2 min read

Yesterday, Linus Torvalds, the principal developer of the Linux kernel announced the release of Linux 5.1 in a mailing list announcement. This release provides users with an open source operating system with lots of great additions, as well as improvements to existing features. The previous version, Linux 5.0 was released two months ago.

On the whole, 5.1 looks very normal with just over 13k commits (plus another 1k+ if you count merges). Which is pretty much our normal size these days. No way to boil that down to a sane shortlog, with work all over.”, said Linus Torvalds in the official announcement.

What’s new in Linux 5.1?

Io_uring: New Linux IO interface

Linux 5.1 introduces a new high-performance interface called io_uring. It’s easy to use and hard to misuse user/application interface. Io_uring has an efficient buffered asynchronous I/O support, the ability to do I/O without even performing a system call via polled I/O, and other efficiency enhancements. This will help deliver fast and efficient I/O for Linux.

Io_uring permits safe signal delivery in the presence of PID reuse which will improve power management without affecting power consumption. Liburing is used as the user-space library which will make the usage simpler. Axboe’s FIO benchmark has also been adapted already to support io_uring.


Security

In Linux 5.1, the SafeSetID LSM module has been added which will provide administrators with security and policy controls. It will restrict UID/GID transitions from a given UID/GID to only those approved by system-wide acceptable lists. This will also help in stopping to receive the auxiliary privileges associated with CAP_SET{U/G}ID, which will allow the user to set up user namespace UID mappings.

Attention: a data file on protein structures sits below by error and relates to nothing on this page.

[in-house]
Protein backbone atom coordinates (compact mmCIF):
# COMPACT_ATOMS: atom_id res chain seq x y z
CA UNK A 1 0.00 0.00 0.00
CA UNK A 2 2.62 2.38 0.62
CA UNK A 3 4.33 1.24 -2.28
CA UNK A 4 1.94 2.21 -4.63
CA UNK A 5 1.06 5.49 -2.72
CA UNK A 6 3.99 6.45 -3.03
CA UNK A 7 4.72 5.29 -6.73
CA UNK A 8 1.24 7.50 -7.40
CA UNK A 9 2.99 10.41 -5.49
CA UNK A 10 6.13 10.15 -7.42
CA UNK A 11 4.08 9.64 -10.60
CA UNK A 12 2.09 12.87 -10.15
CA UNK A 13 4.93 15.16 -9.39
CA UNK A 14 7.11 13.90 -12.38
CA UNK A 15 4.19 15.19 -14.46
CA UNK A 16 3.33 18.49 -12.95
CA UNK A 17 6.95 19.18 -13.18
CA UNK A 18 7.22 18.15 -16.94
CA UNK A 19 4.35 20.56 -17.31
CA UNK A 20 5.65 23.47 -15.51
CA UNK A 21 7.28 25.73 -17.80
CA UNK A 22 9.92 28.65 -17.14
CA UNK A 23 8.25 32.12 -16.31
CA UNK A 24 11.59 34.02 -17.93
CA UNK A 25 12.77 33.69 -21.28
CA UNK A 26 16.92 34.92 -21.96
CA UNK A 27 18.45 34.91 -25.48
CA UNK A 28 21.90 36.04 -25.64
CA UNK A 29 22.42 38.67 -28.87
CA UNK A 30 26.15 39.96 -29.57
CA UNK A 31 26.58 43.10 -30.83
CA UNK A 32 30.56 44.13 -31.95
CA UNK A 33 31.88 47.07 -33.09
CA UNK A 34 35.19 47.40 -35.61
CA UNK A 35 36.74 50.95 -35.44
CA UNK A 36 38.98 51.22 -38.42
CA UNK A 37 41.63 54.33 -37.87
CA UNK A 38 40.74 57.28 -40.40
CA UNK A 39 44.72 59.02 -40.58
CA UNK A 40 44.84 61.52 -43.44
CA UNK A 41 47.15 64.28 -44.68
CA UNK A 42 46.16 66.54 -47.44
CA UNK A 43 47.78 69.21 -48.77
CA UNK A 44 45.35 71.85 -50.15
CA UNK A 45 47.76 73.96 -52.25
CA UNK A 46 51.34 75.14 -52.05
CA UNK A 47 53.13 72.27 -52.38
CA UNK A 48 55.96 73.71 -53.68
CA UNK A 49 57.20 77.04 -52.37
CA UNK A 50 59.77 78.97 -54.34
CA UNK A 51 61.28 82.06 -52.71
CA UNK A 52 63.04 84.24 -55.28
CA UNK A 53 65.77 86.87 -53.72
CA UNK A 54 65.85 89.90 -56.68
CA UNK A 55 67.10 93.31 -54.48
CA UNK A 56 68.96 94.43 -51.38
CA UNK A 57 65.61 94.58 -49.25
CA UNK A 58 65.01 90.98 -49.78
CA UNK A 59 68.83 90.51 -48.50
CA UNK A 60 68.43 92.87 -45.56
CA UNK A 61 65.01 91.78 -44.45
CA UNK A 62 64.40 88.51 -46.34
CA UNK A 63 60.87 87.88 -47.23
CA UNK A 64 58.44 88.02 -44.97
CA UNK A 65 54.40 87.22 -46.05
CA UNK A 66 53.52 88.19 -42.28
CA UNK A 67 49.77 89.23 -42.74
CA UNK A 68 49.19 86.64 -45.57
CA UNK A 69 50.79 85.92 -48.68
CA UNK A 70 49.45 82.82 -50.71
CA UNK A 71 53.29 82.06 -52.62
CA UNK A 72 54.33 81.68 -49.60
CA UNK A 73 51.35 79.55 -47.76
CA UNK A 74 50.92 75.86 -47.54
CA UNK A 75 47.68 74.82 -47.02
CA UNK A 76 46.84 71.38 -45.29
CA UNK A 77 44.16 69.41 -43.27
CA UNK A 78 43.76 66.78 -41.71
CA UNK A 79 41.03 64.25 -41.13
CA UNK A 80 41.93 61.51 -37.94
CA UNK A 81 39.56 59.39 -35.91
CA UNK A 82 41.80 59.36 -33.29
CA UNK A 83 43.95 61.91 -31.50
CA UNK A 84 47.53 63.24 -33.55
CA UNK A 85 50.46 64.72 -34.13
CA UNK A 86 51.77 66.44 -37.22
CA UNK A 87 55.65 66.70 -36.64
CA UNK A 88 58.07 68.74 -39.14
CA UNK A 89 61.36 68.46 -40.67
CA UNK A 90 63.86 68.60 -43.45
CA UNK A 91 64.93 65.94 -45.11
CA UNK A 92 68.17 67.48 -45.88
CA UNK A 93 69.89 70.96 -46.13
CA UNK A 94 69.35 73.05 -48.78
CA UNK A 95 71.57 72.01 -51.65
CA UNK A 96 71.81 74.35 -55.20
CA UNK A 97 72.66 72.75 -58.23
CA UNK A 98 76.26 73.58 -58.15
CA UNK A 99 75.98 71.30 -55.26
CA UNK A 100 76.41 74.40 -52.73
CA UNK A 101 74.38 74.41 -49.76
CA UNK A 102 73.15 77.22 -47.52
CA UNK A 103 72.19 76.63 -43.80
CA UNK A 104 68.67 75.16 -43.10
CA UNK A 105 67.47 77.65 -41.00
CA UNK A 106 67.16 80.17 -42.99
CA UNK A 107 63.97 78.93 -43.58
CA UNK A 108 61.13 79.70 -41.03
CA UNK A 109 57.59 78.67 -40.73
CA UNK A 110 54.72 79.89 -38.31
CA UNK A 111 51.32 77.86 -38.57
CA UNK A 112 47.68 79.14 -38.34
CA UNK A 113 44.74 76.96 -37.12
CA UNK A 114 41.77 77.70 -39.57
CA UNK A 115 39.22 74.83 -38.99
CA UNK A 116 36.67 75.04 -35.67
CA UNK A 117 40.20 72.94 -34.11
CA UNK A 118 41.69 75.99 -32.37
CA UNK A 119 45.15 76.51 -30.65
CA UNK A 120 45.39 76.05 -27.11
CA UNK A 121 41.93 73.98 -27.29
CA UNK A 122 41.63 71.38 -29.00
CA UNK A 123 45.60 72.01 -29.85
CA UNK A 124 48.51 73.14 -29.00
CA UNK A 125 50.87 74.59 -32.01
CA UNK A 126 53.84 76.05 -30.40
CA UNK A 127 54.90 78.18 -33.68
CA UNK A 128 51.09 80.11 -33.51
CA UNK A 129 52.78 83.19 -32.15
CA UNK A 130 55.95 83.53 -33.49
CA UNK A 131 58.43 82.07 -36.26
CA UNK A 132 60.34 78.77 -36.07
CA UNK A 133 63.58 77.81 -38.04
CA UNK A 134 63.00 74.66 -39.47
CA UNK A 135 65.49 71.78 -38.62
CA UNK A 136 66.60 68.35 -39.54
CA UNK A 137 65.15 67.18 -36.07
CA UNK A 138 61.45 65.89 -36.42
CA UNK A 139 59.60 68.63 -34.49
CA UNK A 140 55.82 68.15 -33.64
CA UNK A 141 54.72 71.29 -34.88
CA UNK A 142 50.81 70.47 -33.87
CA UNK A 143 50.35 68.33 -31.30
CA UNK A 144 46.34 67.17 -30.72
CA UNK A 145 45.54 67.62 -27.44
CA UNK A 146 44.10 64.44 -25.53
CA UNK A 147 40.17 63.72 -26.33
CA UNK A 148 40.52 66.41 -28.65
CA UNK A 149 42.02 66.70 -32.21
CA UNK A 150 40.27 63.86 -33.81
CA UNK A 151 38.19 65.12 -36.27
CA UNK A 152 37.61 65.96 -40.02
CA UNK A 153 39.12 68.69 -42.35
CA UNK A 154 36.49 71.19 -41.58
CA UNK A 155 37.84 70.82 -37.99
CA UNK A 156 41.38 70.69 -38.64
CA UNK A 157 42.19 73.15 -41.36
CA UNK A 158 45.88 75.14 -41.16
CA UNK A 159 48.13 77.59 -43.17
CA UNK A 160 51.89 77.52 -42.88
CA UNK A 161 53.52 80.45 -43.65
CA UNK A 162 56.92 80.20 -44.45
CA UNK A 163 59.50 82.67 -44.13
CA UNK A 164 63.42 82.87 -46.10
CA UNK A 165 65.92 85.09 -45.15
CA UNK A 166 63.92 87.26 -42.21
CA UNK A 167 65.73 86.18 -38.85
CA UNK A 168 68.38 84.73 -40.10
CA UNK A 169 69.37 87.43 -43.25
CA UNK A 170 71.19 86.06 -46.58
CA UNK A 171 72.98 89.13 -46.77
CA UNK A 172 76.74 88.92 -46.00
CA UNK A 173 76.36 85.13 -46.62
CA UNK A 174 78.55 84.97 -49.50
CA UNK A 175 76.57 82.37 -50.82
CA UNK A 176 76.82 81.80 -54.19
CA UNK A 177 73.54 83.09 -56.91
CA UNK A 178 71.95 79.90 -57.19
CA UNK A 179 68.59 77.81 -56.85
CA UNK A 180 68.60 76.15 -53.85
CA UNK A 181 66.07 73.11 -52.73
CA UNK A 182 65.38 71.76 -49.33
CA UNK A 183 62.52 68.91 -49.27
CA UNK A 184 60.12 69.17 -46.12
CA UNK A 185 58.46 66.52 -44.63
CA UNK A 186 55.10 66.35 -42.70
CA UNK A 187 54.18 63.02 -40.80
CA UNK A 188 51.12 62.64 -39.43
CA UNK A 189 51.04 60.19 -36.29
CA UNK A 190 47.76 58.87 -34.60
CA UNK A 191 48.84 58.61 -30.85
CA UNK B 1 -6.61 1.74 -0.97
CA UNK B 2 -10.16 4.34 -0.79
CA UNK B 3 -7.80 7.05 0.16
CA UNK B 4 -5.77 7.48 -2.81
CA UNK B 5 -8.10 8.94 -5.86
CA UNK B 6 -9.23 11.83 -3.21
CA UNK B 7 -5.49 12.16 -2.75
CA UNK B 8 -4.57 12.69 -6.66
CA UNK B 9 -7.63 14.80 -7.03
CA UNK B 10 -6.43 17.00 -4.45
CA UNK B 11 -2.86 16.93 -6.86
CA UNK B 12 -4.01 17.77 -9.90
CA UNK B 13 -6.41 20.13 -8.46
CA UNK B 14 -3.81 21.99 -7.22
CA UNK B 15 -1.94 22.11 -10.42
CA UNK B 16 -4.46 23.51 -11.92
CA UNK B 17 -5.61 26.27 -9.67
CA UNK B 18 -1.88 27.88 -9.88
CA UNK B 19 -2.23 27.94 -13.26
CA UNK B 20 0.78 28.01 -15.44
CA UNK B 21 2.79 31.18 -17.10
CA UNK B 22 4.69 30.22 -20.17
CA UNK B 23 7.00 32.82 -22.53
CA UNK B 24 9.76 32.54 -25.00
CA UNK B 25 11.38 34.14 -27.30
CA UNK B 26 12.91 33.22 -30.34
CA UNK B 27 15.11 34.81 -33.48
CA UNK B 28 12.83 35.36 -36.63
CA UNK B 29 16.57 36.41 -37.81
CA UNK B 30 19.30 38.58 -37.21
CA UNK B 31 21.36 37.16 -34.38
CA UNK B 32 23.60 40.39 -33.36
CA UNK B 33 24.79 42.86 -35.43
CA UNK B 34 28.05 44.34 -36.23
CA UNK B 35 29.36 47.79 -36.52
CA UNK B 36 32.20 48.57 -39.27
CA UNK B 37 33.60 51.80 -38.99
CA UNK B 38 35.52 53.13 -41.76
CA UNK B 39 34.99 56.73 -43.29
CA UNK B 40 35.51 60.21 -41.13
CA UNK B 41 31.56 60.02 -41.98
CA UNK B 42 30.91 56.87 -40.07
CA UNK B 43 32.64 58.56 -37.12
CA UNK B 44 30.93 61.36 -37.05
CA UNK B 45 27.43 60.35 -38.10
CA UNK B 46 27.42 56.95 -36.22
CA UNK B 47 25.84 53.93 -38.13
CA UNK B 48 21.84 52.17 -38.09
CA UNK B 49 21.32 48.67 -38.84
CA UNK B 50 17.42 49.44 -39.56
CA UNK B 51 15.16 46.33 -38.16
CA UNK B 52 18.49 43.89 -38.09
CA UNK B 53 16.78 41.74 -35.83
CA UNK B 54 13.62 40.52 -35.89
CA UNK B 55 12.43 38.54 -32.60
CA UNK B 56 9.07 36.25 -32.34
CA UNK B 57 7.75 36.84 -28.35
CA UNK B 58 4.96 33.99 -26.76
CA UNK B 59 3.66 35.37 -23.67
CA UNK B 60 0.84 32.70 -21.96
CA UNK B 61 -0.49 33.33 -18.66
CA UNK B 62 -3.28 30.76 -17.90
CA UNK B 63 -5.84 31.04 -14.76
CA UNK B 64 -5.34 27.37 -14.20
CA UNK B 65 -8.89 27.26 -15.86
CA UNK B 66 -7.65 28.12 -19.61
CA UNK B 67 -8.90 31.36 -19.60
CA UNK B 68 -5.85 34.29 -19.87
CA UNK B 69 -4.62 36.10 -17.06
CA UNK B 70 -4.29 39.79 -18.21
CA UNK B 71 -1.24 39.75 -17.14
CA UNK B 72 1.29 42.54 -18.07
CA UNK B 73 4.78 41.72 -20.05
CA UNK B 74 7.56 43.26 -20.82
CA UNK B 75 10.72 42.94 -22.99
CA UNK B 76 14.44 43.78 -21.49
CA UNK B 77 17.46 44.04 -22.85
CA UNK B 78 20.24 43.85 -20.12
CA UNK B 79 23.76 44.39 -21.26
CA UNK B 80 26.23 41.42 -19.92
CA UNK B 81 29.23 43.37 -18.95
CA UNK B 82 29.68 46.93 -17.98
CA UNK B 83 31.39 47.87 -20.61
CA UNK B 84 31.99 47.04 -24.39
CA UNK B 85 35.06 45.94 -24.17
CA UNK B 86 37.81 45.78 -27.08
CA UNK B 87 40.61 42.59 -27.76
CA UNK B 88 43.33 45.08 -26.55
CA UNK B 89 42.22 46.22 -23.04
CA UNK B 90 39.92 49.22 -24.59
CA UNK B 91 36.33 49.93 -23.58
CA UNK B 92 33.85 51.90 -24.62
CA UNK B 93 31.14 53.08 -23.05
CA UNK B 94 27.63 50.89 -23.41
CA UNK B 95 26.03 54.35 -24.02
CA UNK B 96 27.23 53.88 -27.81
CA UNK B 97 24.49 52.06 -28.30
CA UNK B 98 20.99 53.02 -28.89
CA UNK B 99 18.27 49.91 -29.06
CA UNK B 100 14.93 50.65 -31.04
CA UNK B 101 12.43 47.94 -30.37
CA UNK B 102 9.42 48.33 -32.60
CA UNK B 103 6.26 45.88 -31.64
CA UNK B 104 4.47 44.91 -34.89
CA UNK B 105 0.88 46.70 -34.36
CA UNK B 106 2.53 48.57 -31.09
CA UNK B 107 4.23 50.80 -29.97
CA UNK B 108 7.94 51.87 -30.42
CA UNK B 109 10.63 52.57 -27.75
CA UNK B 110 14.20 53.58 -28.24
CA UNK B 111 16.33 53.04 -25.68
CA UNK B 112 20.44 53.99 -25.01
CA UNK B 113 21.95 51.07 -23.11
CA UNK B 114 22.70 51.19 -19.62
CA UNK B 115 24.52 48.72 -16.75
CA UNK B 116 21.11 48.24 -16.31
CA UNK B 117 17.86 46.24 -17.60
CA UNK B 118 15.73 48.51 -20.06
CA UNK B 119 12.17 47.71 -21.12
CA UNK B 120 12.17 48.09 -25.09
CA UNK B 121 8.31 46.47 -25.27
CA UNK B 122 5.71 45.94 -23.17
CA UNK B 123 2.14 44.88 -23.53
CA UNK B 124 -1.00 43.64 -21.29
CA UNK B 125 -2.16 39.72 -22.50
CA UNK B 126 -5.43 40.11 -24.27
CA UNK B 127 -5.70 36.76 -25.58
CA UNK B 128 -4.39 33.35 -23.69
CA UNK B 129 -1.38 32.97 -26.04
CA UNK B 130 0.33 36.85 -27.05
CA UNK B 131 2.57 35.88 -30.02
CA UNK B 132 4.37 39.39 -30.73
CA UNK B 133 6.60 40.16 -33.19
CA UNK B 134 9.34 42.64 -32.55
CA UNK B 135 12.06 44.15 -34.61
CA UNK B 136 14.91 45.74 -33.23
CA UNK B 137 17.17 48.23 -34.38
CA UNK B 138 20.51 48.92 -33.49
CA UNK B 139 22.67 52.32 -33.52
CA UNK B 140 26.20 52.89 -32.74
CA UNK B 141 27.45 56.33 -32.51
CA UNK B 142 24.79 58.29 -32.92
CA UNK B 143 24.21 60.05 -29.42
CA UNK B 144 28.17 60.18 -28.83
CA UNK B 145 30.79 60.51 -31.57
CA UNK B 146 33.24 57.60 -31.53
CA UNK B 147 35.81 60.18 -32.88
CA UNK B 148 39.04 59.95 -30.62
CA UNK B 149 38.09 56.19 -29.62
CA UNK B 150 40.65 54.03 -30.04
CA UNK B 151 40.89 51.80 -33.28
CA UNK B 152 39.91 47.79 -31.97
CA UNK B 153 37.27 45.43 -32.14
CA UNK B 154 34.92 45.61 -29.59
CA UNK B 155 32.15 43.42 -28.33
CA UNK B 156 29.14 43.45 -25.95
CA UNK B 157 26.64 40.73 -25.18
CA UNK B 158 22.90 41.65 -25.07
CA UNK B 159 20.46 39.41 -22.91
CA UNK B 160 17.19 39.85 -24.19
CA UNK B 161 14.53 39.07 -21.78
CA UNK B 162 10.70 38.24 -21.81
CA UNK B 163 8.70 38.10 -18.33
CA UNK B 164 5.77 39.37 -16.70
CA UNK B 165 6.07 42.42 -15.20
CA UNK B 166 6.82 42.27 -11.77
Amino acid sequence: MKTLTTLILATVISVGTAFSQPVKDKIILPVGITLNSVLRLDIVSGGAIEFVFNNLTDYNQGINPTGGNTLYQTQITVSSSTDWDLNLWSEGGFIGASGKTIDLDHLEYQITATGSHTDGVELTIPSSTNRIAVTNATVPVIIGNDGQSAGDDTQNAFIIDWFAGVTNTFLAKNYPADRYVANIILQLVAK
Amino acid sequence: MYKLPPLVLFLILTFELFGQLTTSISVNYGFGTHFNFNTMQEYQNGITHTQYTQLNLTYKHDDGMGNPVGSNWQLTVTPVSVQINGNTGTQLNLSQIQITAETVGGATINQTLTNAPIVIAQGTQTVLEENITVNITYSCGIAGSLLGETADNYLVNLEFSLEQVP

Storage

Along with physical RAM, users can now use persistent memory as RAM (system memory), allowing them to boot the system to a device-mapper device without using initramfs, as well as support for cumulative patches for the live kernel patching feature. This persistent memory can also be used as a cost-effective RAM replacement.

Live patching improvements

With Linux 5.1 a new capability is being added to live patching, it’s called Atomic Replace. It includes all wanted changes from all older live patches and can completely replace them in one transition. Live patching enables a running system to be patched without the need for a full system reboot. This will allow new drivers compatible with new hardware.

Users are quite happy with this update. A user on Reddit commented, “Finally! I think this one fixes problems with Elantech’s touchpads spamming the dmesg log. Can’t wait to install it!”

Another user added, “Thank you and congratulations for the developers!”

To download the Linux kernel 5.1 sources, head over to kernel.org.

To know more about the release, check out the official mailing announcement.

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